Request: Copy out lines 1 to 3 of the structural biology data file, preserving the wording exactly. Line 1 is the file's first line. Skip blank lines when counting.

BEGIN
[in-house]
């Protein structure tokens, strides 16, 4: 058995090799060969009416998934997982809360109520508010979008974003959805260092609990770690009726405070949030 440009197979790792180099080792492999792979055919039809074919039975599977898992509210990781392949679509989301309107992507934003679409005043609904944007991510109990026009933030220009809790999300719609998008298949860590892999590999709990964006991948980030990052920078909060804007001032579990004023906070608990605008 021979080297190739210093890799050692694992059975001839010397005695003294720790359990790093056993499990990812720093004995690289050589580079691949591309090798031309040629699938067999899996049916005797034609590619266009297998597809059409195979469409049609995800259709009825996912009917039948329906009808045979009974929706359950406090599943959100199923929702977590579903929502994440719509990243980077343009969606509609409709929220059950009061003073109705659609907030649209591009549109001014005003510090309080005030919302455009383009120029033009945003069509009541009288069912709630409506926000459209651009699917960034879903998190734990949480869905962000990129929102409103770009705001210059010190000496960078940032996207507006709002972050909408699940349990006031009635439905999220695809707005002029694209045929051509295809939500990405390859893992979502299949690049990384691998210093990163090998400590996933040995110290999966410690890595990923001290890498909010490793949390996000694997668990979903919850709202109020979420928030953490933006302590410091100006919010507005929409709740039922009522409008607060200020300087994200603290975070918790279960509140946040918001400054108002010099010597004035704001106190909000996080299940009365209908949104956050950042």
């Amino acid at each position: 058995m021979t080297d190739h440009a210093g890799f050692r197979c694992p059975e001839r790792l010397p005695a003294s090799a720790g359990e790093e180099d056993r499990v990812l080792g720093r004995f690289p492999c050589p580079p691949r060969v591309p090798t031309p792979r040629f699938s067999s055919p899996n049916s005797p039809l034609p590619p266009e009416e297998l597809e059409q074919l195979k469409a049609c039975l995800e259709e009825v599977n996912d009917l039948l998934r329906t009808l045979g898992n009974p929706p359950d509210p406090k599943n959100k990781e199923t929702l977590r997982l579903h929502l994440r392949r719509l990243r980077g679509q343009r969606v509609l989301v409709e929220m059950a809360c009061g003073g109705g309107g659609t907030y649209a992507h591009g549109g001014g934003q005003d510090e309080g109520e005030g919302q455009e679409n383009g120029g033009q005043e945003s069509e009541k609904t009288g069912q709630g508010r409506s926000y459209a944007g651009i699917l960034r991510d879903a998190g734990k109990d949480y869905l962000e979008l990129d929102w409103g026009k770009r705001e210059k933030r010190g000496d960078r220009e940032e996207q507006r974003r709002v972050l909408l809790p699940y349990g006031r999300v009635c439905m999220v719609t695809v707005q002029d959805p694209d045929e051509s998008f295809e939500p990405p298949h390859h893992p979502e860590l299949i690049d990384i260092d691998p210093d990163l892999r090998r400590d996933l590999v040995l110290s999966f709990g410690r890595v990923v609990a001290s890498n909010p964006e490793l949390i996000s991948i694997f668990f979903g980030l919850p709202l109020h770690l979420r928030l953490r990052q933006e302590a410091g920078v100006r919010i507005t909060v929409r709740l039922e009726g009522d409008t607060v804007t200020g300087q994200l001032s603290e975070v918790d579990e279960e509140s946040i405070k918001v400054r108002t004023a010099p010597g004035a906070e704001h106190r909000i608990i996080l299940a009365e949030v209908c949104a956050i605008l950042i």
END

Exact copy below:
[in-house]
């Protein structure tokens, strides 16, 4: 058995090799060969009416998934997982809360109520508010979008974003959805260092609990770690009726405070949030 440009197979790792180099080792492999792979055919039809074919039975599977898992509210990781392949679509989301309107992507934003679409005043609904944007991510109990026009933030220009809790999300719609998008298949860590892999590999709990964006991948980030990052920078909060804007001032579990004023906070608990605008 021979080297190739210093890799050692694992059975001839010397005695003294720790359990790093056993499990990812720093004995690289050589580079691949591309090798031309040629699938067999899996049916005797034609590619266009297998597809059409195979469409049609995800259709009825996912009917039948329906009808045979009974929706359950406090599943959100199923929702977590579903929502994440719509990243980077343009969606509609409709929220059950009061003073109705659609907030649209591009549109001014005003510090309080005030919302455009383009120029033009945003069509009541009288069912709630409506926000459209651009699917960034879903998190734990949480869905962000990129929102409103770009705001210059010190000496960078940032996207507006709002972050909408699940349990006031009635439905999220695809707005002029694209045929051509295809939500990405390859893992979502299949690049990384691998210093990163090998400590996933040995110290999966410690890595990923001290890498909010490793949390996000694997668990979903919850709202109020979420928030953490933006302590410091100006919010507005929409709740039922009522409008607060200020300087994200603290975070918790279960509140946040918001400054108002010099010597004035704001106190909000996080299940009365209908949104956050950042």
């Amino acid at each position: 058995m021979t080297d190739h440009a210093g890799f050692r197979c694992p059975e001839r790792l010397p005695a003294s090799a720790g359990e790093e180099d056993r499990v990812l080792g720093r004995f690289p492999c050589p580079p691949r060969v591309p090798t031309p792979r040629f699938s067999s055919p899996n049916s005797p039809l034609p590619p266009e009416e297998l597809e059409q074919l195979k469409a049609c039975l995800e259709e009825v599977n996912d009917l039948l998934r329906t009808l045979g898992n009974p929706p359950d509210p406090k599943n959100k990781e199923t929702l977590r997982l579903h929502l994440r392949r719509l990243r980077g679509q343009r969606v509609l989301v409709e929220m059950a809360c009061g003073g109705g309107g659609t907030y649209a992507h591009g549109g001014g934003q005003d510090e309080g109520e005030g919302q455009e679409n383009g120029g033009q005043e945003s069509e009541k609904t009288g069912q709630g508010r409506s926000y459209a944007g651009i699917l960034r991510d879903a998190g734990k109990d949480y869905l962000e979008l990129d929102w409103g026009k770009r705001e210059k933030r010190g000496d960078r220009e940032e996207q507006r974003r709002v972050l909408l809790p699940y349990g006031r999300v009635c439905m999220v719609t695809v707005q002029d959805p694209d045929e051509s998008f295809e939500p990405p298949h390859h893992p979502e860590l299949i690049d990384i260092d691998p210093d990163l892999r090998r400590d996933l590999v040995l110290s999966f709990g410690r890595v990923v609990a001290s890498n909010p964006e490793l949390i996000s991948i694997f668990f979903g980030l919850p709202l109020h770690l979420r928030l953490r990052q933006e302590a410091g920078v100006r919010i507005t909060v929409r709740l039922e009726g009522d409008t607060v804007t200020g300087q994200l001032s603290e975070v918790d579990e279960e509140s946040i405070k918001v400054r108002t004023a010099p010597g004035a906070e704001h106190r909000i608990i996080l299940a009365e949030v209908c949104a956050i605008l950042i």